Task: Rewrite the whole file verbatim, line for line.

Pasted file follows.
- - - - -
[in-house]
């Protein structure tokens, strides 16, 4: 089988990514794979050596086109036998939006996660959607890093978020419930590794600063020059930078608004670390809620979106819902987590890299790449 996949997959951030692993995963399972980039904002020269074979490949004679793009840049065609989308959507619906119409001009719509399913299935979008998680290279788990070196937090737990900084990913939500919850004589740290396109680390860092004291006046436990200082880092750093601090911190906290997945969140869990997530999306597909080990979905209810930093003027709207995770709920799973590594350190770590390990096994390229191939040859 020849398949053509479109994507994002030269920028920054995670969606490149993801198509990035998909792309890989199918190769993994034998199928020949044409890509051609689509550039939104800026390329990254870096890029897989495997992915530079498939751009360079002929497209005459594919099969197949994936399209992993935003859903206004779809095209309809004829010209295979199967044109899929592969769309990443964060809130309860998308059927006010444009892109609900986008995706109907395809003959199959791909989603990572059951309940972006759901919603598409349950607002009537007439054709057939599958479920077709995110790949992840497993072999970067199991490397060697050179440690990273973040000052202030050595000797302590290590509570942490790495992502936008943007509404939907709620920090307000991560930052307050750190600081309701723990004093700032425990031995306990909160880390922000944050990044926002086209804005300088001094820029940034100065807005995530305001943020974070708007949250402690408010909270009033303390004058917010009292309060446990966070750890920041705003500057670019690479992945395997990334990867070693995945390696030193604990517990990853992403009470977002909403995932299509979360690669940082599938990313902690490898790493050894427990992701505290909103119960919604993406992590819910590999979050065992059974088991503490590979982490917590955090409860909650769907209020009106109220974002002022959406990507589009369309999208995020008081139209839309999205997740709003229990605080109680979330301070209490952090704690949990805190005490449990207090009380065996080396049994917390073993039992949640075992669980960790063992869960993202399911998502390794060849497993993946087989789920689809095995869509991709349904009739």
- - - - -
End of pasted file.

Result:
[in-house]
């Protein structure tokens, strides 16, 4: 089988990514794979050596086109036998939006996660959607890093978020419930590794600063020059930078608004670390809620979106819902987590890299790449 996949997959951030692993995963399972980039904002020269074979490949004679793009840049065609989308959507619906119409001009719509399913299935979008998680290279788990070196937090737990900084990913939500919850004589740290396109680390860092004291006046436990200082880092750093601090911190906290997945969140869990997530999306597909080990979905209810930093003027709207995770709920799973590594350190770590390990096994390229191939040859 020849398949053509479109994507994002030269920028920054995670969606490149993801198509990035998909792309890989199918190769993994034998199928020949044409890509051609689509550039939104800026390329990254870096890029897989495997992915530079498939751009360079002929497209005459594919099969197949994936399209992993935003859903206004779809095209309809004829010209295979199967044109899929592969769309990443964060809130309860998308059927006010444009892109609900986008995706109907395809003959199959791909989603990572059951309940972006759901919603598409349950607002009537007439054709057939599958479920077709995110790949992840497993072999970067199991490397060697050179440690990273973040000052202030050595000797302590290590509570942490790495992502936008943007509404939907709620920090307000991560930052307050750190600081309701723990004093700032425990031995306990909160880390922000944050990044926002086209804005300088001094820029940034100065807005995530305001943020974070708007949250402690408010909270009033303390004058917010009292309060446990966070750890920041705003500057670019690479992945395997990334990867070693995945390696030193604990517990990853992403009470977002909403995932299509979360690669940082599938990313902690490898790493050894427990992701505290909103119960919604993406992590819910590999979050065992059974088991503490590979982490917590955090409860909650769907209020009106109220974002002022959406990507589009369309999208995020008081139209839309999205997740709003229990605080109680979330301070209490952090704690949990805190005490449990207090009380065996080396049994917390073993039992949640075992669980960790063992869960993202399911998502390794060849497993993946087989789920689809095995869509991709349904009739």